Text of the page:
There’s an awful lot of divisiveness on the Internet on a range of topics these days.
And taking a controversial stand on something online often leads to more attention, thus perpetuating the echo chamber.
Is this getting worse? Why is it so challenging to see the commonality rather than the differences?
The older I get, the more I realize it is possible to acknowledge two seemingly disparate thoughts at the same time.
Here’s a few examples, specifically related to personal finance:
- While many people can pull themselves up by their bootstraps (or achieve FIRE), not everyone is fortunate enough to be in a situation to move up the socioeconomic ladder (or to retire early).
- It’s possible to feel empathy for someone who is drowning in debt while at the same time celebrating the hard work and discipline that goes into paying it off.
- It makes more logical sense to invest in the market rather than pay off a 4% mortgage, but there is a tremendous peace of mind for some people in being mortgage-free.
- Some people are willing to work 80 hours a week to make more money and get to FI sooner, whereas others recognize that time is a finite resource and choose a slower route.
- Pretty much everyone agrees an emergency fund is a great idea, but some feel better with a big pile of cash sitting in the bank. Others might hate to lose out on market returns and choose a smaller e-fund with the option to leverage credit, home equity, or investments in time of need.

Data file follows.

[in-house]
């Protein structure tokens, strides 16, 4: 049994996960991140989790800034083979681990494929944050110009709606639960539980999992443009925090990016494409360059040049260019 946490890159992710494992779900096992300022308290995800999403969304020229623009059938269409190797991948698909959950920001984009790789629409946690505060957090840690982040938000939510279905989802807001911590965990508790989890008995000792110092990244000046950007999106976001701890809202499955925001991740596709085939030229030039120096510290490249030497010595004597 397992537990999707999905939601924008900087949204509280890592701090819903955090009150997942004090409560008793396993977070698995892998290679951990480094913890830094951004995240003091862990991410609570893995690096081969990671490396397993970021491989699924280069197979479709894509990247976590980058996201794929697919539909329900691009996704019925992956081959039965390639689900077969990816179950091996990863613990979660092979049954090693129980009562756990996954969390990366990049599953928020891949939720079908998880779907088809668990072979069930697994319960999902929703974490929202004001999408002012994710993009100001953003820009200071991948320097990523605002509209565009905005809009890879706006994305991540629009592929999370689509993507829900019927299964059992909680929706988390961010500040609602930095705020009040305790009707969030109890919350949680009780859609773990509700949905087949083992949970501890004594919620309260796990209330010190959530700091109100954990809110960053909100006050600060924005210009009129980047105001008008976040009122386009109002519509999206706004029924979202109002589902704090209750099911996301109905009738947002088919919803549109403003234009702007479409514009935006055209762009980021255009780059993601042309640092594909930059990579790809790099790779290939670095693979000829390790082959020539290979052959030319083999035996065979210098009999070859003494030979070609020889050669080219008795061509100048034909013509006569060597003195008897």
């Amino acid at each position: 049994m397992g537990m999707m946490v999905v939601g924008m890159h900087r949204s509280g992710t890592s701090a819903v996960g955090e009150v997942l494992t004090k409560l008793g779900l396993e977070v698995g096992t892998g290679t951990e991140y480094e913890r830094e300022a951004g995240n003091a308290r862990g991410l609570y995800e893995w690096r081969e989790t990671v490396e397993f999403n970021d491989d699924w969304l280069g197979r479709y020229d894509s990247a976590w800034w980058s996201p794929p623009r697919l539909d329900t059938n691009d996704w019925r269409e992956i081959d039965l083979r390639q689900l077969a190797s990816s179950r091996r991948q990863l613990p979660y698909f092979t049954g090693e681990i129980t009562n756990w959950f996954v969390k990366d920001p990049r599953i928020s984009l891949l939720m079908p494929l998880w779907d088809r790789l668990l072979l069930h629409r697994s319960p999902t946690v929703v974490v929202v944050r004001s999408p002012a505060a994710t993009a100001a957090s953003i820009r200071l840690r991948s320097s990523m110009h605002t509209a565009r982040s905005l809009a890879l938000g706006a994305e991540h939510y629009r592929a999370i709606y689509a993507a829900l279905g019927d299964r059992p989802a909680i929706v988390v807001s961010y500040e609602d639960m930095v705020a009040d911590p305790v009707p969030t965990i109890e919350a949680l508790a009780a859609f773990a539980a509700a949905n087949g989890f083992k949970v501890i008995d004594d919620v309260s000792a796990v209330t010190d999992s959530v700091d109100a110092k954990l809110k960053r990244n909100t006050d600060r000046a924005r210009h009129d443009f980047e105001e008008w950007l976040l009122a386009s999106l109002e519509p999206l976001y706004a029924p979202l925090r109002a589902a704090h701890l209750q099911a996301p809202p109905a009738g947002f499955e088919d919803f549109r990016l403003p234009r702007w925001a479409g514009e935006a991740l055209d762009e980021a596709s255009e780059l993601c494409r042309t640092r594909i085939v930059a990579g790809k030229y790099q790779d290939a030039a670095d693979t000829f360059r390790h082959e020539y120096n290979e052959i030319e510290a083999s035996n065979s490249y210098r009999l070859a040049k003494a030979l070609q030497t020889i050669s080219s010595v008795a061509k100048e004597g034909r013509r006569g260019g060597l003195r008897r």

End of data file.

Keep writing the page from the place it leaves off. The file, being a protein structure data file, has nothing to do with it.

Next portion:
- Work on that side hustle. Turn it into a business if you want. Or, spend your time working hard at your 9-to-5 if that’s where you’ll have the biggest payoff.
- Common canon in the personal finance community says you should buy a used car but sometimes a new car might be the right choice. (Side note: My first new car lasted me 13 years. My second one is going strong at almost 5 years and I hope it lasts at least as long as my first one.)
- Despite much evidence to the contrary, it’s not actually forbidden to have cable, if that’s your thing.
- The 4% rule works for some while others might feel better with a 3% withdrawal rate. Guess what? I bet this depends on your risk tolerance…
- Just because you haven’t been discriminated against when it comes to pay or promotions, that doesn’t mean that others haven’t.
The bottom line is that personal finance is personal. It’s great to educate others, and to share your own experiences. That’s what I love about this community. But there’s not ONE TRUE WAY to go about being successful at this personal finance thing.
What personal finance canon have you seen that I didn’t include above?